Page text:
A major environmental concern of the mining industry is the management of mine tailings. Mine tailings are the sulfide mineral by-products of ore beneficiation. Exposure of mine tailings to both water and oxygen cause acid-generating reactions to occur and the now-reactive tailings become a source of the effluent commonly known as acid mine drainage (AMD). Saturated covers have been proposed as an alternative technology to managing AMD, compared to commonly used dry and subaqueous covers.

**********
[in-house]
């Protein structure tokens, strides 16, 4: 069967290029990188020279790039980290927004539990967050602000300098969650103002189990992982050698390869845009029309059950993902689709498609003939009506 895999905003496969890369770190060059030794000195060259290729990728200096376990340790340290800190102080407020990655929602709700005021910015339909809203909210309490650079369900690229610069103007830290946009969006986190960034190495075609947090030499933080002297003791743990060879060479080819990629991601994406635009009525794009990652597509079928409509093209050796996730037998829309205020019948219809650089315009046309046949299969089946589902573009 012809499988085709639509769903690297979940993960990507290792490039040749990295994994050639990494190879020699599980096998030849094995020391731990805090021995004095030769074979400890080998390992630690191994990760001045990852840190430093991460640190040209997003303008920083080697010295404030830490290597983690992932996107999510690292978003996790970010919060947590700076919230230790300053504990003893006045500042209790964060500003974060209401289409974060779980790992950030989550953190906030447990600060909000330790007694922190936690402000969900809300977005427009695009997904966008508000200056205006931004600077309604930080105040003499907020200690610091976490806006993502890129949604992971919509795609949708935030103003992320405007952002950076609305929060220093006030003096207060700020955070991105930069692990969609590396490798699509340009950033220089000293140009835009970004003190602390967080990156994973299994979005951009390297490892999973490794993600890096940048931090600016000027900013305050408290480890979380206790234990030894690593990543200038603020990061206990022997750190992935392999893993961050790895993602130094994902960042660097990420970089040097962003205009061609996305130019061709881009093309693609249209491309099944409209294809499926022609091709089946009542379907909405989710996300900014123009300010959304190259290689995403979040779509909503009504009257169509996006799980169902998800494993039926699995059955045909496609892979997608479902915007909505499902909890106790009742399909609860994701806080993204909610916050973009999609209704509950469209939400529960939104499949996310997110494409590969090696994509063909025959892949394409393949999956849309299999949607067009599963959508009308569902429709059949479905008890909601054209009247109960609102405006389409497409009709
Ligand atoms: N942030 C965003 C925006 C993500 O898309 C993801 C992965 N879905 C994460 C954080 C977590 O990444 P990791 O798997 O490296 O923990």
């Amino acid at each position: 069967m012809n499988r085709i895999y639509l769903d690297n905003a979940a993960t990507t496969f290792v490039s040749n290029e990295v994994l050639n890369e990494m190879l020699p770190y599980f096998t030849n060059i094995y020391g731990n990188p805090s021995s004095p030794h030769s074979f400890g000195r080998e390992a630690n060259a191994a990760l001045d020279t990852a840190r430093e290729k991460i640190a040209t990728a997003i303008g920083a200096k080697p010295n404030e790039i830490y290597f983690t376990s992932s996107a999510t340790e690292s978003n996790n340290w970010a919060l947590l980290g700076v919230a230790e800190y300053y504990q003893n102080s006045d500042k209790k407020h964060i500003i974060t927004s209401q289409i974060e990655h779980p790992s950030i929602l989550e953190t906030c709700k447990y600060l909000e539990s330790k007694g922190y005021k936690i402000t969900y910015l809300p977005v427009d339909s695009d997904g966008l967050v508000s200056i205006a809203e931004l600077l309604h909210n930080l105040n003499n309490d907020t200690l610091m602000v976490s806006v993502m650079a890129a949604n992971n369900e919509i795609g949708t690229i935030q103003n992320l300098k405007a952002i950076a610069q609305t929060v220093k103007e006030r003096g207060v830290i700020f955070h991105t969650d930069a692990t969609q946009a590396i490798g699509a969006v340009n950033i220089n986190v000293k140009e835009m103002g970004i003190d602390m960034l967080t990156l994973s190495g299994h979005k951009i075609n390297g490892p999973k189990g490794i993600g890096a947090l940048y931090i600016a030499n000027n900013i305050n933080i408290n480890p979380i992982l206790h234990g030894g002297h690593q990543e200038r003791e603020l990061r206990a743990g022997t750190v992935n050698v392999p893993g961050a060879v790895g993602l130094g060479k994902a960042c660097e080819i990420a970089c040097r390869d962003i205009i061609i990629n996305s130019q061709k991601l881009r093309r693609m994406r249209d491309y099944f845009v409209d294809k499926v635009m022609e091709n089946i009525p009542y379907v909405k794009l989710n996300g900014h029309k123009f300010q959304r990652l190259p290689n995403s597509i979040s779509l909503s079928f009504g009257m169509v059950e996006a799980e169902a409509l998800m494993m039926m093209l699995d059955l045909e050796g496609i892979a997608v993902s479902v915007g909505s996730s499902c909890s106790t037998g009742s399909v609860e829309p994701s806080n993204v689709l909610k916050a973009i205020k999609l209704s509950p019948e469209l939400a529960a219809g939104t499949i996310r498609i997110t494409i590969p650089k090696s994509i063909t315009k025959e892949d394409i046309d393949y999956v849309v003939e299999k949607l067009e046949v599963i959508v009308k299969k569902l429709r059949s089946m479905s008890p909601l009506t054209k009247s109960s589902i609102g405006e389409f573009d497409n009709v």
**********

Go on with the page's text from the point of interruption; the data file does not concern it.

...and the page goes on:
This lab-scale study focuses on the effects of low vs. high water tables within tailings impoundments, in conjunction with a monolayer cover system, in mitigating AMD production. Tailings and cover material were collected from the Faro Mine site in Faro, Yukon.
After conducting an 8-week experiment, preliminary results show that maintaining a high-water table level in conjunction with employing a saturated cover system, result in the lowest concentrations of heavy metals and sulfate in AMD.